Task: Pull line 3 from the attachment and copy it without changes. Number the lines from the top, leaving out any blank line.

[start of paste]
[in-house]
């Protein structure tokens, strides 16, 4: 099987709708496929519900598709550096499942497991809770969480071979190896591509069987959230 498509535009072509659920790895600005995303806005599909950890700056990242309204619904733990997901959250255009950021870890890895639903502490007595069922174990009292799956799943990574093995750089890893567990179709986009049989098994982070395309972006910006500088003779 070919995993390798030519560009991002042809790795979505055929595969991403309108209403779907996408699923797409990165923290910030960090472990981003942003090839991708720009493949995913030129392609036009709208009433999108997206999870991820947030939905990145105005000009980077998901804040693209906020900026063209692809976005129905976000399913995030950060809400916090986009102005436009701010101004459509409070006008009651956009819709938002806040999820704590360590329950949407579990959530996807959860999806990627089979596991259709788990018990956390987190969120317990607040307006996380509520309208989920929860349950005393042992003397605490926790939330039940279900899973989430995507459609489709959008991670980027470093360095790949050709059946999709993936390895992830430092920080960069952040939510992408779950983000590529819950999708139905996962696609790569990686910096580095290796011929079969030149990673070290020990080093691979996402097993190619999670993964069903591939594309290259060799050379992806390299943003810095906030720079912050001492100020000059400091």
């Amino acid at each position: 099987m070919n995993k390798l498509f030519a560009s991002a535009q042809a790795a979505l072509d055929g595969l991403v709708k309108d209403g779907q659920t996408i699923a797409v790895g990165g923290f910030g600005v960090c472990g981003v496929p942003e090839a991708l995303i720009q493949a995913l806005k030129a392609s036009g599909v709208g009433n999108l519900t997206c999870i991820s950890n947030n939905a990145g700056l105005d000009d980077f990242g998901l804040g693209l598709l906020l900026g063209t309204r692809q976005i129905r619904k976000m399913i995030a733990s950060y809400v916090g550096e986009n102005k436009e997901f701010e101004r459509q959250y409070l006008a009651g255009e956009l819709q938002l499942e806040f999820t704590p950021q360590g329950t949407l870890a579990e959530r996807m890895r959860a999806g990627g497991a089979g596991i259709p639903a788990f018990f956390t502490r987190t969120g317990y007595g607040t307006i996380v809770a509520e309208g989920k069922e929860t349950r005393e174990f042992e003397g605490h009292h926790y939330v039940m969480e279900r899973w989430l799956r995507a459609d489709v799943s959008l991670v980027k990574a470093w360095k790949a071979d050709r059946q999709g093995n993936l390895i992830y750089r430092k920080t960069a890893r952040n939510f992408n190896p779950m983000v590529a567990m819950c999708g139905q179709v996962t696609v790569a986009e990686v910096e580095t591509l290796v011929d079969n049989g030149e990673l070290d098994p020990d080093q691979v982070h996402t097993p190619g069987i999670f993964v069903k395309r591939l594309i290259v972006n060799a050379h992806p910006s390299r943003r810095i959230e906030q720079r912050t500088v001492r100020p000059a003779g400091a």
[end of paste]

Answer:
């Amino acid at each position: 099987m070919n995993k390798l498509f030519a560009s991002a535009q042809a790795a979505l072509d055929g595969l991403v709708k309108d209403g779907q659920t996408i699923a797409v790895g990165g923290f910030g600005v960090c472990g981003v496929p942003e090839a991708l995303i720009q493949a995913l806005k030129a392609s036009g599909v709208g009433n999108l519900t997206c999870i991820s950890n947030n939905a990145g700056l105005d000009d980077f990242g998901l804040g693209l598709l906020l900026g063209t309204r692809q976005i129905r619904k976000m399913i995030a733990s950060y809400v916090g550096e986009n102005k436009e997901f701010e101004r459509q959250y409070l006008a009651g255009e956009l819709q938002l499942e806040f999820t704590p950021q360590g329950t949407l870890a579990e959530r996807m890895r959860a999806g990627g497991a089979g596991i259709p639903a788990f018990f956390t502490r987190t969120g317990y007595g607040t307006i996380v809770a509520e309208g989920k069922e929860t349950r005393e174990f042992e003397g605490h009292h926790y939330v039940m969480e279900r899973w989430l799956r995507a459609d489709v799943s959008l991670v980027k990574a470093w360095k790949a071979d050709r059946q999709g093995n993936l390895i992830y750089r430092k920080t960069a890893r952040n939510f992408n190896p779950m983000v590529a567990m819950c999708g139905q179709v996962t696609v790569a986009e990686v910096e580095t591509l290796v011929d079969n049989g030149e990673l070290d098994p020990d080093q691979v982070h996402t097993p190619g069987i999670f993964v069903k395309r591939l594309i290259v972006n060799a050379h992806p910006s390299r943003r810095i959230e906030q720079r912050t500088v001492r100020p000059a003779g400091a």